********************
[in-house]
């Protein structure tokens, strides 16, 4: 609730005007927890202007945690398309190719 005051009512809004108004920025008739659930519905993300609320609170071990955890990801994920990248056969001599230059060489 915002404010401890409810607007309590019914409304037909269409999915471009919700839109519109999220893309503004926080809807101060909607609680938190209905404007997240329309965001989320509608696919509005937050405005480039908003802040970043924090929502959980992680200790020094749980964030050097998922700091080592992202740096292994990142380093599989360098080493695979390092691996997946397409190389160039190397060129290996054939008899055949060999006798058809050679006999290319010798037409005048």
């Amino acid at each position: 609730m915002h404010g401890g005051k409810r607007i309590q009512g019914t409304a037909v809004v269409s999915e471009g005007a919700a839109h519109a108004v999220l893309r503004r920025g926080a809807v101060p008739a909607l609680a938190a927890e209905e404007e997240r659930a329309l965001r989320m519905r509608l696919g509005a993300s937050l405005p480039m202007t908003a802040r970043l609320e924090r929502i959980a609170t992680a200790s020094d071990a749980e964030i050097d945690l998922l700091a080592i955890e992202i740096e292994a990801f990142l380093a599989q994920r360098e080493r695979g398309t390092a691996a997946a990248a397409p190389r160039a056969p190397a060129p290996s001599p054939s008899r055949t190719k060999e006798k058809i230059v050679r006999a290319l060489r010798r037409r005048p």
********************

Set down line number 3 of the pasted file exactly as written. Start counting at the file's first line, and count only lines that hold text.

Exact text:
């Amino acid at each position: 609730m915002h404010g401890g005051k409810r607007i309590q009512g019914t409304a037909v809004v269409s999915e471009g005007a919700a839109h519109a108004v999220l893309r503004r920025g926080a809807v101060p008739a909607l609680a938190a927890e209905e404007e997240r659930a329309l965001r989320m519905r509608l696919g509005a993300s937050l405005p480039m202007t908003a802040r970043l609320e924090r929502i959980a609170t992680a200790s020094d071990a749980e964030i050097d945690l998922l700091a080592i955890e992202i740096e292994a990801f990142l380093a599989q994920r360098e080493r695979g398309t390092a691996a997946a990248a397409p190389r160039a056969p190397a060129p290996s001599p054939s008899r055949t190719k060999e006798k058809i230059v050679r006999a290319l060489r010798r037409r005048p």